That ‘L’ Word!

*Editor’s Note: republished from Today’s Catholic Teacher
written by Dr. Charles J. O’Malley

In last month’s post, I used the “L” word – not the one that was used in the last Presidential election – but the word “LOBBYIST“.

In so doing, I probably conjured visions of Catholic school teachers and administrators prowling the corridors of the state capitol building, chewing away on oversize cigars, with scheming, conniving leers on their countenances. Let me assure you – as a former teacher and administrator in Catholic schools, and as a former lobbyist on behalf of Catholic schools – that is not the case.

A good lobbyist provides accurate, useful information to legislators and legislative staff. This information is often the basis for a legislator making his or her decision upon a particular piece of legislation. Therefore, the responsibility of a good lobbyist is to develop a relationship with a legislator which is built upon trust and confidence.

In those areas where state Catholic conference offices operate, undoubtedly this type of relationship has been established. And. frequently, your diocesan superintendent’s office has been working diligently to establish such a relationship. But you can be an extremely valuable asset in this ongoing effort.


In all the civic/citizenship classes we as students have taken, we are taught that our own personal awareness and involvement are important if we wish to preserve our freedom. While that may have seemed to be “just book learnin’” at the time we were in school, it is a necessity today. Local papers, education publications and bulletins from the state legislature which frequently update legislation of concern to you, should be part of your daily readings and discussions – and the topics of “bull sessions” with your students. Too frequently, you receive “to arms!” calls from your leadership, asking you to have your students’ parents contact their lawmakers on a particular issue – an issue about which you or the parents have little or no knowledge. It is difficult to make an impression on a lawmaker or staff person if you don’t know what’s going on.


Catholic schools have historically turned out well-educated, well-rounded students with sound moral values – including humility. However, unless that humility is tempered a little bit, there may not be a Catholic school system. If you don’t “blow your own horn”, no one else will!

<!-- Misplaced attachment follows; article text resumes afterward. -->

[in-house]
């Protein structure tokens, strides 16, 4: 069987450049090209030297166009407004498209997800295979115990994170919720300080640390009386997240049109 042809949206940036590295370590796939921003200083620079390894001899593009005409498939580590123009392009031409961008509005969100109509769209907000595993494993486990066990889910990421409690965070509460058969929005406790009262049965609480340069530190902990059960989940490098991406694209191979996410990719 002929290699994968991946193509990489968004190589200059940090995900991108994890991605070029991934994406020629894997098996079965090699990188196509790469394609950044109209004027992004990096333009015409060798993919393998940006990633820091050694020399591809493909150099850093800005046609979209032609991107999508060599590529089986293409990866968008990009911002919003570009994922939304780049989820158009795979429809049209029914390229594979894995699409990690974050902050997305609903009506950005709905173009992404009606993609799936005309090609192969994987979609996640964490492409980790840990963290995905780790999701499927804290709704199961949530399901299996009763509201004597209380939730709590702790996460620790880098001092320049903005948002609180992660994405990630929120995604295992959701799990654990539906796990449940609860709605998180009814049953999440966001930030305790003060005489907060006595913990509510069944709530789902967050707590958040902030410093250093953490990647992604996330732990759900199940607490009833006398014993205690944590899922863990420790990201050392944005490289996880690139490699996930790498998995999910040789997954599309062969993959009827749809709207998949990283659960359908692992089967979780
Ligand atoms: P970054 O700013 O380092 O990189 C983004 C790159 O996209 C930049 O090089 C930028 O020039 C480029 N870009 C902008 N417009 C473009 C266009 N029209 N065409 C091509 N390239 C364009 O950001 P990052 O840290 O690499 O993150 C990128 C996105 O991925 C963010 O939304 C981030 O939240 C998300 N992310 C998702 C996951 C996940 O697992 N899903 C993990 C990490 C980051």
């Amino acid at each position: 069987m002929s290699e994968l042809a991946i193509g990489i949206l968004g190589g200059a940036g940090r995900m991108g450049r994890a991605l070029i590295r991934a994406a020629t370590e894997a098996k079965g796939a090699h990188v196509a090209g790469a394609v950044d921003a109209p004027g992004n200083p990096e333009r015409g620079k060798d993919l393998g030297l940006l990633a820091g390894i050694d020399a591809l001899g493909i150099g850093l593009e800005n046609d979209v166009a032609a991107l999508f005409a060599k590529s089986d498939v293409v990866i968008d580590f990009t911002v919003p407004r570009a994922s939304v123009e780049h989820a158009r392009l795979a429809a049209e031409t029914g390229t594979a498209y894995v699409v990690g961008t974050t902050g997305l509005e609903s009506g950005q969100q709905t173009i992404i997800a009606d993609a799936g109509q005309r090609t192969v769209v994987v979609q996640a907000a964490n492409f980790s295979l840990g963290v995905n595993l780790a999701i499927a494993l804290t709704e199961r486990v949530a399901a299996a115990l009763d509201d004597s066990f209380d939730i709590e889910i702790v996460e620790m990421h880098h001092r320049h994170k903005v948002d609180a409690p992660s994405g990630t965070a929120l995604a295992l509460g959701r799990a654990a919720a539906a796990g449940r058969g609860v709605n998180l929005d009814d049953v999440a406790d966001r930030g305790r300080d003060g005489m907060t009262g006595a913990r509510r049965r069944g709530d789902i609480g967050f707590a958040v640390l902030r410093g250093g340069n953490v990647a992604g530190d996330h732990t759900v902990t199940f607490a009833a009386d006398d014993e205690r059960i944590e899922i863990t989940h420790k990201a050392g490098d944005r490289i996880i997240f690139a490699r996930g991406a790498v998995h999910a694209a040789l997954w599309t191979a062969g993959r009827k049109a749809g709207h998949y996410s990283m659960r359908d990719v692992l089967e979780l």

Encourage key policy makers and/or their staff to visit your classroom. Have them discuss with your students (and parents) “how they made it and what their education did for them. Have them judge debates and speech or essay contests, or preside over “mock” court procedures, mini-legislatures, or present them with awards for their contributions to your school or community. Somehow, reporters and photographers seem to find out about these presentations – and, lo and behold, St. Good School is generating favorable publicity. And, your lawmaker knows about your school – and Catholic schools in general, when legislation comes before them. If the legislation could be damaging to Catholic schools, they can contain or eliminate the damage. If it is beneficial, they can serve as “champions” on your behalf.


Alumni(ae) and parents of your students are fantastic resources. Many of them are probably “politically” active, or serve as staff to lawmakers and cabinet officials, or have served on political campaigns for those now in office. They know the “system” and how it works. What they may not know is what you are up to or what the needs of the school are – or how a particular piece of legislation may impact you. Keep in contact. Do not wait until the 12th hour before bringing them into the fray. They may resent the fact that you are placing them in a difficult position without ample preparation. And, they’ll be reluctant to help you next time around. Thank them – publicly, if possible – whether you win or lose.

These are just a few uncomplicated ways that you as a classroom teacher or administrator can help maintain your school and the tradition of Catholic education. You do not have to prowl the legislative chambers, holding the oversize cigar. You do not have to spend lots of money to promote your issue. All you have to do is to remain aware and knowledgeable, let people know how good a job you are doing, and utilize the vast resources you and your colleagues have at your disposal. However, if you really want to get active, we’ll have some suggestions for you in the next post.

Good luck in this battle which must be won!

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